Copyright © 2020 Albuquerque Journal
Bill McCamley spent Saturday morning directing traffic at the state COVID-19 testing site off Airport Road in Santa Fe. And he will be back Sunday. Traffic control isn’t ordinarily among his duties as Cabinet secretary for the state Department of Workforce Solutions.
But these aren’t ordinary times.
On Saturday, health officials announced 2,353 new cases of COVID-19 and 25 more deaths related to the virus – including a man in his 30s with no underlying conditions – across the state. It was a significant drop since the state saw a record high of 3,675 cases on Thursday, but it was also the fifth day in a row that New Mexico tallied over 2,000 new cases. The count pushed the seven-day average to a new peak of 2,326 cases.
With the virus spiking across the state, McCamley, joined by his agency’s division director and a deputy secretary, heeded a call sent out by Gov. Michelle Lujan Grisham late last week for state employees to help shore up staffing at state Department of Health coronavirus testing sites.
An estimated 200 state employees from various agencies are stepping up to address the demand for testing, and taking on other duties to fight COVID-19, such as contact tracing to alert people who have been exposed.
“When you have these exponential increases (in cases),” Lujan Grisham said at a public update last week, “we run out of actual people to do the work that’s necessary to carry out operations like testing and getting (test samples) to the laboratories.”
She noted that many of the state’s 106 test sites were full or weren’t open, but promised “immediate” expansion of the state’s testing capacity.
By Friday, state officials announced the opening of five new test sites in Albuquerque and Santa Fe. And hours of operation were increased at the primary DOH testing location – at Expo New Mexico in Albuquerque – which had been operating for two hours a day. Now it is to be open for nearly eight hours a day, six days a week, and a half-day on Sunday.
Prior to heading off Friday for training on nonmedical duties related to testing, McCamley told the state Legislative Finance Committee that his office has witnessed another side effect of the “crisis” among those who have lost their jobs due to the pandemic and need unemployment benefits.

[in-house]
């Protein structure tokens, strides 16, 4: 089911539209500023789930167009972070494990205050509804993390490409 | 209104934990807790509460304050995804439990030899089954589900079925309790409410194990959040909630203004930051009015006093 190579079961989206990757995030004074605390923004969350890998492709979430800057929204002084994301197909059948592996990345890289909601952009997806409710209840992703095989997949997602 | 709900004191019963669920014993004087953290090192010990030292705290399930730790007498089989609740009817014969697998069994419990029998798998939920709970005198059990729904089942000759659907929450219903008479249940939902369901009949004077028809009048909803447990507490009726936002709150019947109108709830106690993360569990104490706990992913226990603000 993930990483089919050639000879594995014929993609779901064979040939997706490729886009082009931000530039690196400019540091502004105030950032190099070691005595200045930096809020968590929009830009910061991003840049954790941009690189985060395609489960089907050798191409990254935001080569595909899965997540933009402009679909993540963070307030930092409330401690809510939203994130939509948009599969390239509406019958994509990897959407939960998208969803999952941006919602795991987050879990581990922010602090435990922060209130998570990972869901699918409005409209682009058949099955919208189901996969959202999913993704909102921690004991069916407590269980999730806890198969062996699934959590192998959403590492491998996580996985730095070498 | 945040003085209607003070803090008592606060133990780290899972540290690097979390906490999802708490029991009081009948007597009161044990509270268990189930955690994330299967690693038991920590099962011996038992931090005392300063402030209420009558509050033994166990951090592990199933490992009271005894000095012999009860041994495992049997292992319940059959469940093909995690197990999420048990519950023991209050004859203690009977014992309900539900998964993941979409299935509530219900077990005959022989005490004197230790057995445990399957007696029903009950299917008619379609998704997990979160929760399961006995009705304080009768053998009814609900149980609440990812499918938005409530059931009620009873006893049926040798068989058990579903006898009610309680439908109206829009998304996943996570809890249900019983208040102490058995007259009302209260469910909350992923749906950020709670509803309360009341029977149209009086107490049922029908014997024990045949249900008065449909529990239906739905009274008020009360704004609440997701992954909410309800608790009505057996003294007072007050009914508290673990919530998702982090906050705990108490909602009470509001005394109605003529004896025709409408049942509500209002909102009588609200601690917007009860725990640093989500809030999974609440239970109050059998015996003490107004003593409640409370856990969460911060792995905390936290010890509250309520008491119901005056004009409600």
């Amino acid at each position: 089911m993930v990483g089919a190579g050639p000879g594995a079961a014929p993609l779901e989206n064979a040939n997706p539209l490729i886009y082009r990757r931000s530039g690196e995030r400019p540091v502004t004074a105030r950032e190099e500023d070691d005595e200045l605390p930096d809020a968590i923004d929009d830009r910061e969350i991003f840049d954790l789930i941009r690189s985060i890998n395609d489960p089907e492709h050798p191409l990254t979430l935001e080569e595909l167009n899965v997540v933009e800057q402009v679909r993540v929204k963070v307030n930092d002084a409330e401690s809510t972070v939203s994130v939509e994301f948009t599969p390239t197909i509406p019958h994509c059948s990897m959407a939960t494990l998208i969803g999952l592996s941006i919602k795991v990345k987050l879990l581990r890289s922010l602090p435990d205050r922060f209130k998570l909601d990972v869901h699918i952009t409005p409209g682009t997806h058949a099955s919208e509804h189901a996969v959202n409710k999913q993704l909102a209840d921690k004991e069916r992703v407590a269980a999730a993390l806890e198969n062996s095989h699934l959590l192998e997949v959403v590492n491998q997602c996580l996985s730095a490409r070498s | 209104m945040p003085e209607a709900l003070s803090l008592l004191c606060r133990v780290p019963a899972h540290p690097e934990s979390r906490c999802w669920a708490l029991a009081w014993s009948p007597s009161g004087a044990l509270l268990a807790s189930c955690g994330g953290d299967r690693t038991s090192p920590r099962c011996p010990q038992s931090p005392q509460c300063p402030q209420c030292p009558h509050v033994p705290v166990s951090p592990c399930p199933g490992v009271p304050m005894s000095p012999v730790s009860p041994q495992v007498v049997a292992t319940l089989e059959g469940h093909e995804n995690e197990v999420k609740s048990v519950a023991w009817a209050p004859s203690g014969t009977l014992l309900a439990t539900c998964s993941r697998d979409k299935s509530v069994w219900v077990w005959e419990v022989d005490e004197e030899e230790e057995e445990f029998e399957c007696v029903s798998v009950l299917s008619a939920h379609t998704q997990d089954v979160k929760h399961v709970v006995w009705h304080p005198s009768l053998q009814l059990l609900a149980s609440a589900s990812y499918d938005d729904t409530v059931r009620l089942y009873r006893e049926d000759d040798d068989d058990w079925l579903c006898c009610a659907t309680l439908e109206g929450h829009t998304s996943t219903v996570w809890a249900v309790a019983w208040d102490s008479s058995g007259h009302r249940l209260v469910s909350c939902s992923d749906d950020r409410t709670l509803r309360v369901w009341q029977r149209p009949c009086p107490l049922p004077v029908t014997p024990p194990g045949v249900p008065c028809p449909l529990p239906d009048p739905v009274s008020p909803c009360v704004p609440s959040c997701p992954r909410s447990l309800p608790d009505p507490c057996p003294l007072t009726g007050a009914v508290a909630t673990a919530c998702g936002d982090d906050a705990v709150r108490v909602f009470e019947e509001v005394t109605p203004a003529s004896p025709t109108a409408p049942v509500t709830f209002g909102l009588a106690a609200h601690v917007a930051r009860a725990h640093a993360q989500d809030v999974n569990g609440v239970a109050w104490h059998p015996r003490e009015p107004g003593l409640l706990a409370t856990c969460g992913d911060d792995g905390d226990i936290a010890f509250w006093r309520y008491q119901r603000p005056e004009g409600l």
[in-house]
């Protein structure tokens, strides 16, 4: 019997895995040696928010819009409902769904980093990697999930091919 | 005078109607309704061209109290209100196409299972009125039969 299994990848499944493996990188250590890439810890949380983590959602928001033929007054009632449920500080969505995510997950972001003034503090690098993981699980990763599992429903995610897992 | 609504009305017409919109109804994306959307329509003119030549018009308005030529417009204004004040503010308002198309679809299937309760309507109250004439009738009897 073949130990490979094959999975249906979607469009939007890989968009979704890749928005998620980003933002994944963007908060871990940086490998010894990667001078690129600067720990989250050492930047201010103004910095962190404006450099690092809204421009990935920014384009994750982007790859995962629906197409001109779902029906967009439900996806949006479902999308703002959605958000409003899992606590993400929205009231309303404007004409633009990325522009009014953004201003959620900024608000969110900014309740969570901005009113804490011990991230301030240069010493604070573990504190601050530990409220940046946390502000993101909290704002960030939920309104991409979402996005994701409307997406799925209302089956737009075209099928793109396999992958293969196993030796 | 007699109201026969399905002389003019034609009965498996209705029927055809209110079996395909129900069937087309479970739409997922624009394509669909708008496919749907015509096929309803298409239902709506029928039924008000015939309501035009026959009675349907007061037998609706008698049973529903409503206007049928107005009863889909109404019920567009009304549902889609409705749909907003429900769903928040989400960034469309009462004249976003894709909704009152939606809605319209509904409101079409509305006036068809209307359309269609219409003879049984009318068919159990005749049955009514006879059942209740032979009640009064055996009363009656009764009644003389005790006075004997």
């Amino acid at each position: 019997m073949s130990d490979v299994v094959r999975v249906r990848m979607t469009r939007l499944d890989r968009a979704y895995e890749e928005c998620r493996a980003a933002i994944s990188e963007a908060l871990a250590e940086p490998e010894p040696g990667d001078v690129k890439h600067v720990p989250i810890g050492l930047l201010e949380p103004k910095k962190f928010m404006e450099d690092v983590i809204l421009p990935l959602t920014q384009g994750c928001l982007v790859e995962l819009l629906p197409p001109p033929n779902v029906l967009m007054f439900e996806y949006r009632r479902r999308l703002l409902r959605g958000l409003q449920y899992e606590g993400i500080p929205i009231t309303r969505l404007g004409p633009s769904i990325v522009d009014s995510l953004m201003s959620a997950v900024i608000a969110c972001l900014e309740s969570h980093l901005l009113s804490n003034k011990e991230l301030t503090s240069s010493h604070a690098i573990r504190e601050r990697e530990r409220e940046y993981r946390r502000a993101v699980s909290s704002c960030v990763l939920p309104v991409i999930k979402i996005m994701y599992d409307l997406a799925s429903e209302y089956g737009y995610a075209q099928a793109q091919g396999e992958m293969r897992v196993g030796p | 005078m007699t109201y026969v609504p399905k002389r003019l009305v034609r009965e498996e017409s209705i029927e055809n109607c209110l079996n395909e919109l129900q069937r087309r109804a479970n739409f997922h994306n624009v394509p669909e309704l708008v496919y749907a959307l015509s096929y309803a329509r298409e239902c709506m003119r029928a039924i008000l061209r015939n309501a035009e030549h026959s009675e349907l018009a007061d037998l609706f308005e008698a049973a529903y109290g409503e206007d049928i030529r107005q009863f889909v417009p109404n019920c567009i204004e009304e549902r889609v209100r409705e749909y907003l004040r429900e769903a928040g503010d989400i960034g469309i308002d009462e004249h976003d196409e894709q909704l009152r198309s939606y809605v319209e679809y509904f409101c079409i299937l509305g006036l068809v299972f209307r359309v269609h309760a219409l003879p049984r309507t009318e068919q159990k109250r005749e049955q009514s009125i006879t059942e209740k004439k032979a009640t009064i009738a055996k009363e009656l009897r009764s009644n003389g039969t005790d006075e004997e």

“This job is pretty damn heartbreaking sometimes,” McCamley said during a budget session for his agency.”I’ve had calls from people saying, ‘I’m calling from my truck because I’m out of my house,’ or, ‘I’ve had my car repossessed.’ It’s hard right now. People need help.”
Lujan Grisham at a public briefing praised firefighters in New Mexico for joining the testing cause.
“Firefighters are responsible nearly 100% for getting us to a place where we can expand our large testing apparatus and sites in Bernalillo County. If they weren’t able to help us with registrations and swabbing and all that goes into effective samples … we could not do this. And I have no doubt that firefighters statewide are going to stand up and help us.”
But she cautioned: “Remember when they’re doing that they may not be available for another emergency. So we are stretched incredibly thin.”
McCamley said he’s received help from state employees at five other agencies earlier this year in processing the flood of unemployment claims since COVID-19 hit.
And in recent weeks, the Governor’s Office and the state Department of Health approached his agency to find staff for an alternate care site at the Gibson Medical Center in Albuquerque for COVID-19 patients to recover.
Staffing had been an impediment to opening the multimillion-dollar overflow facility designed to house up to 200 patients. McCamley said his agency searched its unemployment system and found 55 medical personnel who expressed an interest in working there.
State Rep. Rebecca Dow, R-Truth or Consequences, told the LFC last week that employees in the early childhood division of the New Mexico Public Education Department are helping with the rollout of COVID-19 testing using saliva. That’s less labor-intensive than nasal swabbing.
McCamley said it’s important to “get some relief” for overworked DOH employees at testing sites. State employees helping out with DOH duties are paid hourly. Top administrators, like McCamley, are salaried.
In the end, he said, the key to defeating the COVID-19 surge is for more people to wear masks, socially distance and avoid crowds.
“It’s very frustrating,” McCamley said. “We’d rather being doing our regular jobs.”